Facebook's anti-conservative bias audit sparks backlash
A Facebook audit which found the company needs to do "significant work" to satisfy the concerns of conservatives has prompted a backlash from conservatives and liberals alike.
The Menlo Park, Calif. firm conducted the year-long audit in consultation with 133 conservative organizations or politicians and was led by former Republican Sen. Jon Kyl. It found that interviewees had concerns about Facebook's content distribution and algorithms, content policies and enforcement, ad policies and ad enforcement, and workplace viewpoint diversity.
"Facebook insists that it is committed to safety, equal treatment and building community. ...This may involve some tradeoffs between safety and free expression, we do not believe there is any need to cut off robust diversity of thought," Kyl stated in the report. "Indeed, conservatives consistently expressed the view that, while platform users should be protected from harm, no one has a right to not feel offended or to be immune from criticism."
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The report detailed a range of recently announced policy changes meant to address some of these concerns, but the audit itself was blasted by Republicans and liberal activists.
"Merely asking somebody to listen to conservatives' concerns isn't an 'audit,' it's a smokescreen disguised as a solution," said Sen. Josh Hawley, R-Mo., in a statement shared with Fox News. "Facebook should conduct an actual audit by giving a trusted third party access to its algorithm, its key documents, and its content moderation protocols. Then Facebook should release the results to the public."
Brent Bozell, head of Media Research Center, a conservative watchdog group, told Fox News via email: “Facebook refuses to publicly acknowledge that conservatives have been disproportionately affected by their content policies. We have waited over a year for Facebook to properly address the long list of issues raised by the conservative movement, but have received nothing of substance in return. The audit released today by former Senator Kyl is shamefully more of the same."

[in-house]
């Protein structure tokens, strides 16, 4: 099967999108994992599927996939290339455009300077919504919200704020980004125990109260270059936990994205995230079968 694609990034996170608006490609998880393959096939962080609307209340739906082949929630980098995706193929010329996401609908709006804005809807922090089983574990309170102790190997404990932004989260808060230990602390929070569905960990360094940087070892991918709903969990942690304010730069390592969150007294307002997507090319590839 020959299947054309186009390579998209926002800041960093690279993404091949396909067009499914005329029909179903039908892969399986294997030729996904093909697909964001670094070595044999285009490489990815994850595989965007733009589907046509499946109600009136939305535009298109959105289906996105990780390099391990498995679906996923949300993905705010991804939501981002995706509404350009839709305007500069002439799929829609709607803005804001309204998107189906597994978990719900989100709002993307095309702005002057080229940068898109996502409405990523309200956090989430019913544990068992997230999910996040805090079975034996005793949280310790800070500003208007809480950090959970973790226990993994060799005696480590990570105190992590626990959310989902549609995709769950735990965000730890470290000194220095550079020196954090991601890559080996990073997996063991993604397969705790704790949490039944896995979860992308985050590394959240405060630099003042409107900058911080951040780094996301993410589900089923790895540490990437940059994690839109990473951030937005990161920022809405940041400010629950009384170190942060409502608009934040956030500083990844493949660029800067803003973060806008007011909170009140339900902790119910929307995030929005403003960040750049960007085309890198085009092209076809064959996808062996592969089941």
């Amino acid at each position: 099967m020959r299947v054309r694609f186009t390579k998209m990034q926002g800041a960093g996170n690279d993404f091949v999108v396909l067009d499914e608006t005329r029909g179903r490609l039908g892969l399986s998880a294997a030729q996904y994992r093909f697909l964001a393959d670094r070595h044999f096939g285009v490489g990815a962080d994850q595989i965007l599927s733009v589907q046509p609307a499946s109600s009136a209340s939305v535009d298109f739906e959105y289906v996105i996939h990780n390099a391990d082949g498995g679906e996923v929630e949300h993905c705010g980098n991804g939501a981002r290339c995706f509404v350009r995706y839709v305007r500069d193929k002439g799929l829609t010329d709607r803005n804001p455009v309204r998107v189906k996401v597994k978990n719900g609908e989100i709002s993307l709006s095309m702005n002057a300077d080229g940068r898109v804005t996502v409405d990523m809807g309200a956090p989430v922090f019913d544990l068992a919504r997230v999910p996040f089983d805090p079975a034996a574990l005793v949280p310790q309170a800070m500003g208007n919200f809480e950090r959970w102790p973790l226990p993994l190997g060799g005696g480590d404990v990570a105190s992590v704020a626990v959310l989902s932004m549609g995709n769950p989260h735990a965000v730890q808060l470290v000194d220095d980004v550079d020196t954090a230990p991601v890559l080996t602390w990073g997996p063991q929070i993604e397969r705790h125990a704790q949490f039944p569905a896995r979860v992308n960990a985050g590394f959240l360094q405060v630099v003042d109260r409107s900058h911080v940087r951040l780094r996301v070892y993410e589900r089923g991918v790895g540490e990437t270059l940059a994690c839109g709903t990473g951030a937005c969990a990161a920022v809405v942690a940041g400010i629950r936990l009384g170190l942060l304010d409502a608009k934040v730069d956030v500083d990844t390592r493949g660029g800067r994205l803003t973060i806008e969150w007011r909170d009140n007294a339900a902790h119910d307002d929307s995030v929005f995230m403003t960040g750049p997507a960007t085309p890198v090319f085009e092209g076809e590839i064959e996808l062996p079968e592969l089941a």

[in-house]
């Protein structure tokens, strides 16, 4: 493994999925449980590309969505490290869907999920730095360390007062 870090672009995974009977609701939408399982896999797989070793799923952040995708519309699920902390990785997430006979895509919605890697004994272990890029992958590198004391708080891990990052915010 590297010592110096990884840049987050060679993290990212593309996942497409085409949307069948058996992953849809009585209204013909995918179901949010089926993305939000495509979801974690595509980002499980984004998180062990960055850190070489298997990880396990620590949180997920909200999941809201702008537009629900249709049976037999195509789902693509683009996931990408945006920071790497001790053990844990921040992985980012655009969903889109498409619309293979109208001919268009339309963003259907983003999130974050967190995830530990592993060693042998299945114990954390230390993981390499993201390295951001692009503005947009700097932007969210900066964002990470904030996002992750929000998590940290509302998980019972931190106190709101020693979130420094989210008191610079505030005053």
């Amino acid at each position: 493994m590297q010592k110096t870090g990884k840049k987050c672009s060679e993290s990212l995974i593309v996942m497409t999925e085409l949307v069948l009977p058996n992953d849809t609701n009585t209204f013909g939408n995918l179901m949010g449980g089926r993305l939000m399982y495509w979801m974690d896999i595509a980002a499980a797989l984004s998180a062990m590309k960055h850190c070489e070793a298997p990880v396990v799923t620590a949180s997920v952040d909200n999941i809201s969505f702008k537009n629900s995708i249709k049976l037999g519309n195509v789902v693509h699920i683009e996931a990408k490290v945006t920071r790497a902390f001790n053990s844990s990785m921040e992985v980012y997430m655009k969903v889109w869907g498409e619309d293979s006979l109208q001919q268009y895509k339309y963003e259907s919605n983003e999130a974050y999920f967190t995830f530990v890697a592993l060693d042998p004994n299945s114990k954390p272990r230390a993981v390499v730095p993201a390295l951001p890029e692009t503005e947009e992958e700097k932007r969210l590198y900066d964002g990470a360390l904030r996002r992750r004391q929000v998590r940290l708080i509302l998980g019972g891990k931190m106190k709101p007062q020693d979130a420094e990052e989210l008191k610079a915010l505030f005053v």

Liberal groups such as Color of Change and Muslim Advocates, which urged the tech giant to conduct a civil rights audit in recent years, slammed Facebook for even agreeing to probe potential anti-conservative bias.
"When Facebook CEO Mark Zuckerberg agreed to a 'bias' study last year, he conceded to Joel Kaplan's political views and the right-wing's playbook of victimhood, undermining the company's stated commitment to protect civil rights on the platform," said Color of Change President Rashad Robinson in a statement emailed to Fox News. "Claims of anti-conservative bias are simply an attempt to distract users and the media from the conservative movement's attacks against black communities and other marginalized groups."
Muslim Advocates called the allegation of anti-conservative bias an "unsubstantiated cynical ploy" by the Trump administration and its allies.
"Facebook's anti-conservative bias report is a smokescreen masking the reality that the company continues to allow violent, white nationalist content to thrive on its platforms," said Madihha Ahussain, Muslim Advocates Special Counsel for Anti-Muslim Bigotry, in a statement.
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Both organizations also hit Facebook for Kyl's own history of what they characterize as anti-Muslim views.
Nick Clegg, Facebook's VP of Global Affairs and Communications, said the audit is ongoing and that the tech giant will inevitably make mistakes that will offend some of its users.
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"But even if we could craft [our policies] in a way that pleased all sides, when dealing with such nuanced issues, involving policies that apply to billions of posts, we will inevitably make some bad calls, some of which may appear to strike harder at conservatives," Clegg, the United Kingdom's former deputy prime minister, said in a blog post.
The audit discussed a range of policies and areas where Facebook could make changes, including providing more transparency in its News Feed ranking, sharing more details about how its Community Standards evolve, building an oversight board for content decisions and boosting its appeals process for content that's been removed from the platform.